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Animal control officer tends to Farbotnik’s animals


MASSENA — When James A. Farbotnik died Nov. 13, he left behind five children, along with a variety of animals on his hobby farm on Route 37C.

Following his death, Hughy R. Blain, the animal control officer for the towns of Massena and Brasher, stepped in to take care of the animals, a task that he said has no end in sight.

“I am taking care of them twice a day,” Mr. Blain said Tuesday. “I don’t go the same time every day. When I get there, I get there. They were never on a schedule anyway. I get there not too early in the morning when the frost gets off the ground. I did them tonight at 7 o’clock.”

Mr. Blain also had been called to the farm by state police when Mr. Farbotnik’s wife died on Memorial Day 2011.

“They called me to remove the dogs,” he said.

When Mr. Blain was contacted by state police about the animals following Mr. Farbotnik’s death this month, he found a field of animals that included 11 miniature horses, three cows, five pigs, nine piglets, six chickens, eight ducks, seven dogs, “three rabbits that I can’t catch” and more than 35 cats, all needing attention.

The property is about 10 to 15 acres, and some of the animals use all of the land to roam.

Tending to them is a one-person job because of liability concerns, according to the animal control officer.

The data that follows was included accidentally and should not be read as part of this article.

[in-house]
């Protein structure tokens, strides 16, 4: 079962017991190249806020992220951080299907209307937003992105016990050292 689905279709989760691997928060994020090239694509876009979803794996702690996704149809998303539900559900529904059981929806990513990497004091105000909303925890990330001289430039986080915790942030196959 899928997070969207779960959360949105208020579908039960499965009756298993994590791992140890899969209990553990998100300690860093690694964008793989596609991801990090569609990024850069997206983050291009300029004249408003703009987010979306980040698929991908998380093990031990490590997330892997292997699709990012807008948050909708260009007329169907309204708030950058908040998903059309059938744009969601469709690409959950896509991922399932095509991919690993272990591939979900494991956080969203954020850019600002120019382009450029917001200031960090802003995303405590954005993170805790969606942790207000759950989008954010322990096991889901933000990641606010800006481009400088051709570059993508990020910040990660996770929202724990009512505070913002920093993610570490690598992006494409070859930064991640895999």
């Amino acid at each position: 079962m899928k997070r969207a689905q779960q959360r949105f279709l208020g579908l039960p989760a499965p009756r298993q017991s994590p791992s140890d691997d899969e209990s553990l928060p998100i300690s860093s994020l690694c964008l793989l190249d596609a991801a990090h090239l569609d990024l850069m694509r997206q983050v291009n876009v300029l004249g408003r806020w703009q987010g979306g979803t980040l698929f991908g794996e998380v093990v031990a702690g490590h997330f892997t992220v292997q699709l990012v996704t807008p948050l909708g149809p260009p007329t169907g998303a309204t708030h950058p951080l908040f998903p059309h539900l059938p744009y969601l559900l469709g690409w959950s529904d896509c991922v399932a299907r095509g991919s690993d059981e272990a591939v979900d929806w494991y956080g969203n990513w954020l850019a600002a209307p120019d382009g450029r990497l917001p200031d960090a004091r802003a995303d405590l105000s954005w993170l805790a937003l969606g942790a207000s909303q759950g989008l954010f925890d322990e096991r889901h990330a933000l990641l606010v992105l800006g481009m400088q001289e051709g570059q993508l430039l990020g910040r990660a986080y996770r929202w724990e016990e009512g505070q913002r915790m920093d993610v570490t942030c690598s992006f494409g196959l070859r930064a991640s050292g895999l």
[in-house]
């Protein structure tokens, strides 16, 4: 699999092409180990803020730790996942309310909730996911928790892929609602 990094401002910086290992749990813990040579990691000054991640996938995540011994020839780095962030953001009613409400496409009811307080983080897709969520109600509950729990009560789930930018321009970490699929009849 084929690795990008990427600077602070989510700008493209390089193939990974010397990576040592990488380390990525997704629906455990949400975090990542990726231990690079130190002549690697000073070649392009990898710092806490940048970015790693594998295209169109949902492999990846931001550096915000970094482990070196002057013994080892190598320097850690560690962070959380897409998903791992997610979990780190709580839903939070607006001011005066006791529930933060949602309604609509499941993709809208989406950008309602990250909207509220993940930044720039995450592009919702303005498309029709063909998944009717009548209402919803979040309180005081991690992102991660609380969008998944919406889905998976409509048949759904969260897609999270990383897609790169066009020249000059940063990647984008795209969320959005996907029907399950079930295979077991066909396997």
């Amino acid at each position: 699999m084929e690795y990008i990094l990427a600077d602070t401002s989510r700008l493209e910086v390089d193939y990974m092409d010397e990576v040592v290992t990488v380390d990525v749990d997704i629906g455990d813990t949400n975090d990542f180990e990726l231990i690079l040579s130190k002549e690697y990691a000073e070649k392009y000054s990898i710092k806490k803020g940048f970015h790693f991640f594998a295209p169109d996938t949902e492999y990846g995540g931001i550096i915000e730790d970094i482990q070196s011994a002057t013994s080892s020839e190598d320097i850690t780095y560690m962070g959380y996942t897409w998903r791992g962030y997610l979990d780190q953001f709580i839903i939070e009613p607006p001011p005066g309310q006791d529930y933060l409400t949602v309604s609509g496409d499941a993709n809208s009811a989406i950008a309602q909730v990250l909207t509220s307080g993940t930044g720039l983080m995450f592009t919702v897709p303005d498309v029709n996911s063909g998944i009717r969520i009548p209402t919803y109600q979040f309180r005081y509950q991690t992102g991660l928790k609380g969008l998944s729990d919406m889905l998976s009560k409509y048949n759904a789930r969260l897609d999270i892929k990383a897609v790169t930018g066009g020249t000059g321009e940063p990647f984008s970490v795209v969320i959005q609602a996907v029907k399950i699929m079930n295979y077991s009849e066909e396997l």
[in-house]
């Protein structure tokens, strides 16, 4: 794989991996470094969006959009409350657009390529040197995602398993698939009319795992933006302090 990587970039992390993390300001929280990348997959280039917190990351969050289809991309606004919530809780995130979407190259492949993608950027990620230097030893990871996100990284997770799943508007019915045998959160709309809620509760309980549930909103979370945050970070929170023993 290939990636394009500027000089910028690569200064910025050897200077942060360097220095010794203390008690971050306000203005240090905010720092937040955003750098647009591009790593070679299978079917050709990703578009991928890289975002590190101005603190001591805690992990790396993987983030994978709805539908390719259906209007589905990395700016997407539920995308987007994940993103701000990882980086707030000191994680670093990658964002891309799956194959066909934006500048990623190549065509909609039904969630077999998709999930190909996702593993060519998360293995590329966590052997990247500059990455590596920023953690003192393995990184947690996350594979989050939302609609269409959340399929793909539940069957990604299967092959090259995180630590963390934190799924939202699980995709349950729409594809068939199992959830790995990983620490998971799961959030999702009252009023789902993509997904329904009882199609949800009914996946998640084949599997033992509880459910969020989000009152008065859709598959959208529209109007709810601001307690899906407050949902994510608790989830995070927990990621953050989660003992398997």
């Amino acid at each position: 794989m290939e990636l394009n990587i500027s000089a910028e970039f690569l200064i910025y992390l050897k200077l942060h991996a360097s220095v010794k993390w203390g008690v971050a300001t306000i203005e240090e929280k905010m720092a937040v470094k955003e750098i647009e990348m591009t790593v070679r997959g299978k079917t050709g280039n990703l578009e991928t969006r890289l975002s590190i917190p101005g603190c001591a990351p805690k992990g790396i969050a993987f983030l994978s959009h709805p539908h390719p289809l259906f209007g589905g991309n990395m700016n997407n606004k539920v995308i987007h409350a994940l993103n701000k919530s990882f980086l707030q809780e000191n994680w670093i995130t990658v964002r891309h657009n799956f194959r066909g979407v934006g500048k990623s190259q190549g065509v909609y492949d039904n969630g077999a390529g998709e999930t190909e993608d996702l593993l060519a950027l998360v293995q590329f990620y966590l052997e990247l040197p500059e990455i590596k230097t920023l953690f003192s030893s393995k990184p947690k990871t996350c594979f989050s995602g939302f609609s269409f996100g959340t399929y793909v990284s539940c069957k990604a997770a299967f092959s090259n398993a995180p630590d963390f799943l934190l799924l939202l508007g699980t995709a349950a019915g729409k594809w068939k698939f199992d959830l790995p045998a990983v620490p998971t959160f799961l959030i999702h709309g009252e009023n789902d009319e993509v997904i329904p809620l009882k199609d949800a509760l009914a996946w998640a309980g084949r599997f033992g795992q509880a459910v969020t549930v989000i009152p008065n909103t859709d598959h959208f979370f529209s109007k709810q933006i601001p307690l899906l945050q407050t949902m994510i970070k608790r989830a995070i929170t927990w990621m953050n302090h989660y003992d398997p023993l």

“Because the New York State Police asked me to do it as a person with animal experience and dog experience, it’s a liability. I prefer not (to have others assisting) because if somebody slips or gets bit, who’s liable? The state trooper said, ‘Hughy’s got experience, he’s worked on the farm, he’s got connections, he did it the last time and didn’t get bit,’” he said.

“Everybody says, ‘We’ll all help you.’ But if someone slips and gets hurt, it’s more red tape,” Mr. Blain said.

Caring for each type of animal has its own particulars, he said, whether it’s ensuring there’s plenty of water or enough food or hay to last until the next visit.

“There are nine horses and three cows outside, so they’re pretty much set. Water is the issue. And you want to make sure the hose is drained so it doesn’t freeze,” Mr. Blain said. “There are two ponies in the barn, and they don’t get much exercise. I’ve been giving them a little extra (food).”

But it’s all coming out of Mr. Blain’s checkbook.

“I bought food Wednesday out of my own pocket to get me started,” he said.

He said a school may hold a drive to help out, and Heidi Bradish from the Massena Humane Society also put out an appeal during a radio interview last week.

“Heidi’s got donations coming in,” Mr. Blain said, noting that one person bought some pig feed that he picked up on Tuesday and that someone else is supposed to bring him hay.

Because people might not be familiar with the needs of farm animals, Mr. Blain said, monetary donations are useful.

“I opened up a checking account at NBT Bank in Massena for anyone who wants to donate,” he said. “It’s a special food account, or they can drop money off at the animal shelter. If everybody donates food, we have the right food or we don’t have the right food. We really don’t want to start mixing food.”

Ms. Bradish has suggested that gift cards also would be handy for the purchase of food.

Feeding and tending to the animals is a job that Mr. Blain will have to do until the Farbotnik estate is taken care of, he said.

“By law you cannot remove the animals until you get a court order,” he said.

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